“In a country that is filled with wealth, that has an abundant amount of resources, this is immoral and shameful,” said De la Cruz.
The report also finds that one of the most dramatic trends since the original Poor People’s Campaign is the rising gap between the poor and the extreme rich. While the official poverty rate is about the same today as it was 50 years ago, the share of national income going towards the top 1% of earners has nearly doubled. The 400 wealthiest Americans now own more wealth than the bottom 64 percent of the U.S. population (or 204 million people).
Nineteen percent of all U.S. households (60 million people) have zero wealth or their debts exceeded the value of their assets (excluding the family car) — and the percentage is even higher among people of color. Because of rising housing costs and wage stagnation, there is no state or county in the nation where an individual earning the federal minimum wage of $7.25 an hour can afford a two-bedroom apartment at market rent. Five decades after the original Poor People’s Campaign, homelessness continues to be a severe problem in the world’s richest nation, with the majority of homeless families headed by single women with young children.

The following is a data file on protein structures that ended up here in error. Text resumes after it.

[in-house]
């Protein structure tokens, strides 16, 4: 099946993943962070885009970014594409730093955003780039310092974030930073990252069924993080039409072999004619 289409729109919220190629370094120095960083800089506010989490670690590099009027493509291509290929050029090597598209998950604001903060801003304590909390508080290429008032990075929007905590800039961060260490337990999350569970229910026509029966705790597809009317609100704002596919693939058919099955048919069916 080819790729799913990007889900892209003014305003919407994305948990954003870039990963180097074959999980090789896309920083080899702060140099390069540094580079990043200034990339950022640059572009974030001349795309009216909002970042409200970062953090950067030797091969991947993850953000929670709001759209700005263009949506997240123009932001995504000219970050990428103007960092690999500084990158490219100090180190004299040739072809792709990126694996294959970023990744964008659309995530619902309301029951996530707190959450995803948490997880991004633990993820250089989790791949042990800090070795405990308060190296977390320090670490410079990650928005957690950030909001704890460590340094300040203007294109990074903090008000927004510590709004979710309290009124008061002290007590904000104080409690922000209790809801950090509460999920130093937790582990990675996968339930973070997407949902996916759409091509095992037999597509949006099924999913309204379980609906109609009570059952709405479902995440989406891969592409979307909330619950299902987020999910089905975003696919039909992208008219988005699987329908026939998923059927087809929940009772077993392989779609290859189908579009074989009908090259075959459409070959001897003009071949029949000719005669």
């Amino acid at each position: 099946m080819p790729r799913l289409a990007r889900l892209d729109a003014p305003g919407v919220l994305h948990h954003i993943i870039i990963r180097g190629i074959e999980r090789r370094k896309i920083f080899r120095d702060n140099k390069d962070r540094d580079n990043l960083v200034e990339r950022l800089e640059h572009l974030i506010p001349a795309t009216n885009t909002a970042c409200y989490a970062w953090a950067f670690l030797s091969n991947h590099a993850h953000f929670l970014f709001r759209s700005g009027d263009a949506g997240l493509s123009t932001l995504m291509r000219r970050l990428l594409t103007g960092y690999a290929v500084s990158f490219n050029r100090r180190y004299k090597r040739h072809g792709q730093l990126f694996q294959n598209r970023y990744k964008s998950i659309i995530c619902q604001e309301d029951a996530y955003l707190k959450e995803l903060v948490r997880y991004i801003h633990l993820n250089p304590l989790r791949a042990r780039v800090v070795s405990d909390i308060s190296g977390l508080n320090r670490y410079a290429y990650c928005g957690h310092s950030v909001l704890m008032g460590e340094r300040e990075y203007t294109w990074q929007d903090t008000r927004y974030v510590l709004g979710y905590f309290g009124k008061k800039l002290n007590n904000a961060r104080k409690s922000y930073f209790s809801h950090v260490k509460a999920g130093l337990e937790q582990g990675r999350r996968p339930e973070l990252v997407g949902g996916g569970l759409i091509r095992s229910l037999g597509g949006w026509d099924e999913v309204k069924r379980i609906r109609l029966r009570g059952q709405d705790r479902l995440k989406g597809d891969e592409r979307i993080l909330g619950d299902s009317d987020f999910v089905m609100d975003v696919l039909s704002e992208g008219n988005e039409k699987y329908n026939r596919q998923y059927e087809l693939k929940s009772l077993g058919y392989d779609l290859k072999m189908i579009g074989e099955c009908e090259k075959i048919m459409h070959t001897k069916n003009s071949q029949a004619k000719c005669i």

Despite these overwhelmingly dismal indicators, De la Cruz explained that the new Poor People’s Campaign is “organizing the hope of the poor, the hope that is often used and abused by politicians — whether they are Republicans or Democrats — the hope of a dignified life, our very right to exist.”
Campaign Co-Chairs Rev. Liz Theoharis and Rev. William Barber also released an extensive set of preliminary demands for the campaign at the National Press Club event. Among the key priorities: “the repeal of the 2017 federal tax law and the reinvestment of those funds into social programming that helps all” and “relief from crushing household, student, and consumer debt.”